An embodiment 400 of a tunable optical filter according to the invention incorporating a second embodiment the actuator 106 will now be described with reference to FIG. 4A, and with additional reference to FIG. 1A. The actuator is composed of the piezoelectric chip 402. The piezoelectric chip and the elastic substrate 104 in which the diffraction grating 102 is formed are mounted in the L-shaped frame 404 that includes the base 406 and the support 408. The end 410 of the elastic substrate 104 and the end 412 of the piezoelectric chip 402 are fixed to the support 408. The coupling element 414 couples the end 416 of the elastic substrate remote from the end 410 to the end 418 of the piezoelectric chip remote from the end 412. The end 418 of the piezoelectric chip is free to move in the x-direction and, via the coupling element 414, determines the position of the end 416 of the elastic substrate 104 in the x-direction. Electrodes (not shown) supported by the piezoelectric chip, or otherwise arranged to apply an electric field to the piezoelectric chip, are electrically connected to the controller 120.

When the control signal applied by the controller 120 subjects the piezoelectric chip to minimal elongation, the diffraction grating 102 has its minimum pitch, and the diffraction grating diffracts the optical signal 124 having the lowest optical frequency into the output optical path 112. To set the diffraction grating to diffract an optical signal different from the optical signal 124 into the output optical path, the controller applies a control signal of a different level to the electrodes. The piezoelectric chip expands in the x-direction in response to the control signal. The coupling element 414 couples the expansion of the piezoelectric chip to stretch the elastic substrate 104 and increase the pitch of the diffraction grating 102 formed in the substrate, as described above.

An embodiment 500 of a tunable optical filter according to the invention incorporating a third embodiment the actuator 106 will now be described with reference to FIG. 4B, and with additional reference to FIG. 1A. The actuator is composed of the piezoelectric chip 502. The piezoelectric chip and the elastic substrate 104 are mounted in the U-shaped frame 504 that includes the base 506 and the supports 508 and 510 that extend from the base substantially orthogonally thereto and parallel to one another. The end 410 of the elastic substrate 104 in which the diffraction grating 102 is formed is fixed to the support 508, and the end 416 of the elastic substrate remote from the end 410 is coupled to the end 512 of the piezoelectric chip. The end 514 of the piezoelectric chip, remote from the end 512, is fixed to the support 510. The junction between the end 512 of the piezoelectric chip and the end 416 of the elastic substrate 104 is free to move in the x-direction. Electrodes (not shown) supported by the piezoelectric chip, or otherwise arranged to apply an electric field to the piezoelectric chip, are electrically connected to the controller 120.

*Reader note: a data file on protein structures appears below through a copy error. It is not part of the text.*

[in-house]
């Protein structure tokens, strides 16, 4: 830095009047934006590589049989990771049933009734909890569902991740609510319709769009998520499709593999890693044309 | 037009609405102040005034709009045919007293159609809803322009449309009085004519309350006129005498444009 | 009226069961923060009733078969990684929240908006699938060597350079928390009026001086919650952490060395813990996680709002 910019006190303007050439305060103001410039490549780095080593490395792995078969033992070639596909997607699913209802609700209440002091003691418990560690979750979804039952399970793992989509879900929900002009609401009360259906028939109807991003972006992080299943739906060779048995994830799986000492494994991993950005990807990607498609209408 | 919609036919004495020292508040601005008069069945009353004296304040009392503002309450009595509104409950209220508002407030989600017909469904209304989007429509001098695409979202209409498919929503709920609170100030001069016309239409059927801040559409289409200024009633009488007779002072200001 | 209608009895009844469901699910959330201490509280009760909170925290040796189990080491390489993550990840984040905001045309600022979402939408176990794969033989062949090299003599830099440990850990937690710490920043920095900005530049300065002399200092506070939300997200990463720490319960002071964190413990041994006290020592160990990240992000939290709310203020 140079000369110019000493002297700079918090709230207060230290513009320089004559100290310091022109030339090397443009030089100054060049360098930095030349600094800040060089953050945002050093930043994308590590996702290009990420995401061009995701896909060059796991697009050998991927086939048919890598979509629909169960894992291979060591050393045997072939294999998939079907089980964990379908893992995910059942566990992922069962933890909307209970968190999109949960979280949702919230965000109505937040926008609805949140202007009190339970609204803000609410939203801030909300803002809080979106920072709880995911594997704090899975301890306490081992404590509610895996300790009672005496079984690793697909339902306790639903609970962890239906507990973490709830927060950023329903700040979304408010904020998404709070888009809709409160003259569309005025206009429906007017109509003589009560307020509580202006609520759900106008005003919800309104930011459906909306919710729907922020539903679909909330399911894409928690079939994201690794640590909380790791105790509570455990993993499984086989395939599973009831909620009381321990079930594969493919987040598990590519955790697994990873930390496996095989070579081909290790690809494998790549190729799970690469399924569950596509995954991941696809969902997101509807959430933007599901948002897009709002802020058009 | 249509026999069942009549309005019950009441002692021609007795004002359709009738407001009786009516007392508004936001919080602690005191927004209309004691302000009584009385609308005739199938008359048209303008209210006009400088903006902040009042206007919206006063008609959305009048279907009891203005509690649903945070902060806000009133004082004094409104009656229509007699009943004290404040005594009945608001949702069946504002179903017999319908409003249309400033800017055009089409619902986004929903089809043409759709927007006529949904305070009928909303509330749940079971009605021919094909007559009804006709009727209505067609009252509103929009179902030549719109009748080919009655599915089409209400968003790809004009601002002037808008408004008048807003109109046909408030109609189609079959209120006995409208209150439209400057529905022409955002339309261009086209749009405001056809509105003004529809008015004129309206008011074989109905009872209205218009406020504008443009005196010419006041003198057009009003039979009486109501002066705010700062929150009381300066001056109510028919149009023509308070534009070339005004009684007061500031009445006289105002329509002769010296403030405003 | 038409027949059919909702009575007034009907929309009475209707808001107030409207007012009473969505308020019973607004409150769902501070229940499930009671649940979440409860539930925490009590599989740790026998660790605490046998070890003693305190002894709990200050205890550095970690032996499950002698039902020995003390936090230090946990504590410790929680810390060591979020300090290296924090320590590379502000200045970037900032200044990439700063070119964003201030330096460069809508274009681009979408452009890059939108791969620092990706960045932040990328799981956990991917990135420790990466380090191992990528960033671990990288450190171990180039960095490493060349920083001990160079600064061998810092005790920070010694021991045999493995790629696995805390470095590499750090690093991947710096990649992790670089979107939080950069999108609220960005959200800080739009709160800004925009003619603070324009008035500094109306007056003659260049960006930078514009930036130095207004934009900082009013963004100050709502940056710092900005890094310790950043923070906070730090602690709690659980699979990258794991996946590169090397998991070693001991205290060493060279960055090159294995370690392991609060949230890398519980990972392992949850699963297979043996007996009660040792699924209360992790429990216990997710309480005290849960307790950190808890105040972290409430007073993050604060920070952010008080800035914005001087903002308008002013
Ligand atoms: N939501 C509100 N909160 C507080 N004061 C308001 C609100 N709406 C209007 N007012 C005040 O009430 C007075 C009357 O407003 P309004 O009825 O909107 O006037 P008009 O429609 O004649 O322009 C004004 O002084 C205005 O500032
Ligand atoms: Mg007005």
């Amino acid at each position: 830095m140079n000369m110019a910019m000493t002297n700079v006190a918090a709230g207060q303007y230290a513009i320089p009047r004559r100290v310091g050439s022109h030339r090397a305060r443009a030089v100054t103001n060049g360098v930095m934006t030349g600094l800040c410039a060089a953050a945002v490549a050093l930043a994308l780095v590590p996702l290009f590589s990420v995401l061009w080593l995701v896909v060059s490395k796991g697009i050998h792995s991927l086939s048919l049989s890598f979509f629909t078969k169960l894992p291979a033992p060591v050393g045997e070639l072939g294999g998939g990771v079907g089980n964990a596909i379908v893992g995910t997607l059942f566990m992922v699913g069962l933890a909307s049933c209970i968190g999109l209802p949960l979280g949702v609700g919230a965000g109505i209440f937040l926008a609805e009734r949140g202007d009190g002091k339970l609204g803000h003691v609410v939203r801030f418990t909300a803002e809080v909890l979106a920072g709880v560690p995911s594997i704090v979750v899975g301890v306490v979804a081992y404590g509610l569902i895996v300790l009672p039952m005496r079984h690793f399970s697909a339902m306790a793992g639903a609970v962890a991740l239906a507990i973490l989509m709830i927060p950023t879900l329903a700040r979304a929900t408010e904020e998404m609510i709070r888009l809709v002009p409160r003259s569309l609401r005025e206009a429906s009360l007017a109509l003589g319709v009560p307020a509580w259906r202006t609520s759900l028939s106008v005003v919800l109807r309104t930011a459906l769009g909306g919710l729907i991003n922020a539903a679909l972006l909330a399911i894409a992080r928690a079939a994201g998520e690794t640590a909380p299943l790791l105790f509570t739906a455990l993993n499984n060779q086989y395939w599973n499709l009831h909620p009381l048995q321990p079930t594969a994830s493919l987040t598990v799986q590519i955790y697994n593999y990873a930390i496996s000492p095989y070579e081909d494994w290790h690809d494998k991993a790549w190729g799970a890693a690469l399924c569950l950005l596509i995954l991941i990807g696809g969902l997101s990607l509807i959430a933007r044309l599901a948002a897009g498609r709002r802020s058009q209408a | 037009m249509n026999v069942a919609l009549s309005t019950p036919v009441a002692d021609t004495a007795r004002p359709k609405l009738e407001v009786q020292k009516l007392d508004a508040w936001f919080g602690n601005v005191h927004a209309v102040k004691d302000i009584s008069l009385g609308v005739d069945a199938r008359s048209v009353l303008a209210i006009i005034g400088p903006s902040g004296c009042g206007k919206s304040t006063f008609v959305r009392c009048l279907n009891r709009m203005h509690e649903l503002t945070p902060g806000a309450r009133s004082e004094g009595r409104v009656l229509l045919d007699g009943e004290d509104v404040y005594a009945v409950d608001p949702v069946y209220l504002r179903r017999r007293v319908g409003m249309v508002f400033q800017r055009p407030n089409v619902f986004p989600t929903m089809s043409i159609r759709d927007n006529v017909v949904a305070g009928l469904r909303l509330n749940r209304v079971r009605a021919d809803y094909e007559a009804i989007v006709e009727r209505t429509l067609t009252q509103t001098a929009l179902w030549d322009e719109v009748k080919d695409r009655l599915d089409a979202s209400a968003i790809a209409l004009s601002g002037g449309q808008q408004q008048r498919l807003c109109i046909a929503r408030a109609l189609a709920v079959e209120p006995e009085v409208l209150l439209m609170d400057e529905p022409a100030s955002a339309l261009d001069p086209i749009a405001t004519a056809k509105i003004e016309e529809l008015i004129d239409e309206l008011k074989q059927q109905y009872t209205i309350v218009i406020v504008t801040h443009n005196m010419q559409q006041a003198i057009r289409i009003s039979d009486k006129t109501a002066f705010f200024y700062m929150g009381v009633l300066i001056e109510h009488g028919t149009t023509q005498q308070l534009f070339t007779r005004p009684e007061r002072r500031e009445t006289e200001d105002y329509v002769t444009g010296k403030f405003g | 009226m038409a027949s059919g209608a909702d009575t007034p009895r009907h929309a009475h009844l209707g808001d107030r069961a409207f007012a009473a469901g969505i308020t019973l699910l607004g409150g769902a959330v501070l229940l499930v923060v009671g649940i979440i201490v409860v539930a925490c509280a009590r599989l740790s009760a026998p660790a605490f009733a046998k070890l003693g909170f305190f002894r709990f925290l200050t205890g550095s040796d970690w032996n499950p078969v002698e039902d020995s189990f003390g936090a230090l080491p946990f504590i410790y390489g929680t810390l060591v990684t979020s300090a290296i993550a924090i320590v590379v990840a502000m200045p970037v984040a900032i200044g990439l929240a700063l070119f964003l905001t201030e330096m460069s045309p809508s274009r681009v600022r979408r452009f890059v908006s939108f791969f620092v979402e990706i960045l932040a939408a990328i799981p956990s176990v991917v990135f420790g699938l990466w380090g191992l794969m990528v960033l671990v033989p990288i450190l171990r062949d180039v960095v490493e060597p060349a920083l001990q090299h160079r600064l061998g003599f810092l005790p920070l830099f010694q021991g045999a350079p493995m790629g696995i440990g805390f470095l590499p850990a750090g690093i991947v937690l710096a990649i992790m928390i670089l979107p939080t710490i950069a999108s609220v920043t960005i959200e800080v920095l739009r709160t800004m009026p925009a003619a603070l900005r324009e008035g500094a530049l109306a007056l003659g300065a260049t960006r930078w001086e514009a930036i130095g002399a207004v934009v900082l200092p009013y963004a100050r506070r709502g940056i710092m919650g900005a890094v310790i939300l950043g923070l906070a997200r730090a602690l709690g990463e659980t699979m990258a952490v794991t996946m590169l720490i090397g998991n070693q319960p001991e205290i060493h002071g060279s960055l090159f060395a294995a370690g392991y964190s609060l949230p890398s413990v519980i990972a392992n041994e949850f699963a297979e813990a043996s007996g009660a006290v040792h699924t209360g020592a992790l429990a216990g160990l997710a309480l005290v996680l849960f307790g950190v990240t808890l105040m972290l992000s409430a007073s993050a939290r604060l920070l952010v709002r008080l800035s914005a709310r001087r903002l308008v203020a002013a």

When the control signal applied to the electrodes by the controller 120 subjects the piezoelectric chip 502 to minimal contraction, the diffraction grating 102 has its minimum pitch and the diffraction grating diffracts the optical signal 124 having the lowest optical frequency into the output optical path 112. To set the diffraction grating to diffract an optical signal different from the optical signal 124 into the output optical path, the controller applies a control signal of a different level to the electrodes. The piezoelectric chip contracts in the x-direction in response to the control signal. The contraction of the piezoelectric chip stretches the elastic substrate 104 and increases the pitch of the diffraction grating 102 formed in the substrate, as described above.

An embodiment 600 of a tunable optical filter according to the invention incorporating a fourth embodiment the actuator 106 will now be described with reference to FIG. 4C, and with additional reference to FIG. 1A. The actuator is composed of the linear motor 602. In the example shown, the linear motor is an electrostatic motor composed of the translator 604 and the stator 606. An example of a suitable linear electrostatic stepping motor is described in U.S. Pat. No. 5,986,381 of Hoen et al., assigned to the assignees of this disclosure and, for the United States, incorporated into this disclosure by reference. The translator is mounted relative to the stator by the high aspect ratio folded-beam flexures 608. The flexures allow the translator to move freely in the x-direction but constrain movement the translator in the y- and z-directions.

Electrodes, elongate in the z-direction and arrayed in the x-direction are located on the opposed surfaces of the translator 604 and the stator 606, separated from one another by a narrow gap. The electrodes are electrically connected to the controller to establish a spatially-alternating voltage pattern on the translator and a spatially-alternating voltage pattern with a phase reversal every n electrodes on the stator. An exemplary translator electrode is shown at 610 and an exemplary stator electrode is shown at 612. For every n stator electrodes there are n1 translator electrodes.

Other forms of electrostatic, electromagnetic or other linear motors may alternatively be used as the linear motor 602.

The linear motor 602 and the elastic substrate 104 in which the diffraction grating 102 is formed are mounted in the U-shaped frame 614. The U-shaped frame is composed of the base 616 and the supports 618 and 620 that extend substantially orthogonally from the base, substantially parallel to one another. The coupling member 622 is coupled to the translator 604.